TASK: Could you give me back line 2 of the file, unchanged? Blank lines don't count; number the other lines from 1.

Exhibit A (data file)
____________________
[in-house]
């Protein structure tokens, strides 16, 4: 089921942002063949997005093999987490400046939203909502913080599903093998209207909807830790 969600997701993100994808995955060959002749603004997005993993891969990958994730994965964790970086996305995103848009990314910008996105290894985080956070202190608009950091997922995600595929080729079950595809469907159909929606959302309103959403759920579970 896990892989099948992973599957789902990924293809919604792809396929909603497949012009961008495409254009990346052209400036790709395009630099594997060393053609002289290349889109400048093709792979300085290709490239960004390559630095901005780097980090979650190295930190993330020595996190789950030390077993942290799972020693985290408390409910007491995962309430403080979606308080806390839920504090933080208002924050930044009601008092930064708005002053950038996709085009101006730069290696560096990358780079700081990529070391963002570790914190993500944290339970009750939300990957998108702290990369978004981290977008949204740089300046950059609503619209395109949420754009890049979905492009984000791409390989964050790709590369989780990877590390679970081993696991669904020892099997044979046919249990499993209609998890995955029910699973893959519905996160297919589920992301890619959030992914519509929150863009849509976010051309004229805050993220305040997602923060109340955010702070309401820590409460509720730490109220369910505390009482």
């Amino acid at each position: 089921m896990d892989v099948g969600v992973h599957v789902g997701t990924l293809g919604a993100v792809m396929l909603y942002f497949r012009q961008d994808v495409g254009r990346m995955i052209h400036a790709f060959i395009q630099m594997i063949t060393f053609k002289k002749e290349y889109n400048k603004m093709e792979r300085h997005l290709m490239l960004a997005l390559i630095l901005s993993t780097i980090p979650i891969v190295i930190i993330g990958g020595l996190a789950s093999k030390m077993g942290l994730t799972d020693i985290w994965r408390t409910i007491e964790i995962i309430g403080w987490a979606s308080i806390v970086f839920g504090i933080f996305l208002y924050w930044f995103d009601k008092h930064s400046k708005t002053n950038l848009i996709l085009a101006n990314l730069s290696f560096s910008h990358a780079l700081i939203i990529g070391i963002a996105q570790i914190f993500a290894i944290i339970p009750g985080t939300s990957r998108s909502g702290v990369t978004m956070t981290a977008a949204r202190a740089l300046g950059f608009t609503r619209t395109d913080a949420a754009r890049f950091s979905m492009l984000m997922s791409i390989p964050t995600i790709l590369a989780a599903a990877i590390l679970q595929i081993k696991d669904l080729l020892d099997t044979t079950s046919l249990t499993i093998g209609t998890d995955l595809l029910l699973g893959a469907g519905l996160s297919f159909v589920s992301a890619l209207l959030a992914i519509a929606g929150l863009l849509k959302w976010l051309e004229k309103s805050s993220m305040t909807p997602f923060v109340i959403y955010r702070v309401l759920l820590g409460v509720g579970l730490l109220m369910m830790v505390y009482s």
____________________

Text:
């Protein structure tokens, strides 16, 4: 089921942002063949997005093999987490400046939203909502913080599903093998209207909807830790 969600997701993100994808995955060959002749603004997005993993891969990958994730994965964790970086996305995103848009990314910008996105290894985080956070202190608009950091997922995600595929080729079950595809469907159909929606959302309103959403759920579970 896990892989099948992973599957789902990924293809919604792809396929909603497949012009961008495409254009990346052209400036790709395009630099594997060393053609002289290349889109400048093709792979300085290709490239960004390559630095901005780097980090979650190295930190993330020595996190789950030390077993942290799972020693985290408390409910007491995962309430403080979606308080806390839920504090933080208002924050930044009601008092930064708005002053950038996709085009101006730069290696560096990358780079700081990529070391963002570790914190993500944290339970009750939300990957998108702290990369978004981290977008949204740089300046950059609503619209395109949420754009890049979905492009984000791409390989964050790709590369989780990877590390679970081993696991669904020892099997044979046919249990499993209609998890995955029910699973893959519905996160297919589920992301890619959030992914519509929150863009849509976010051309004229805050993220305040997602923060109340955010702070309401820590409460509720730490109220369910505390009482």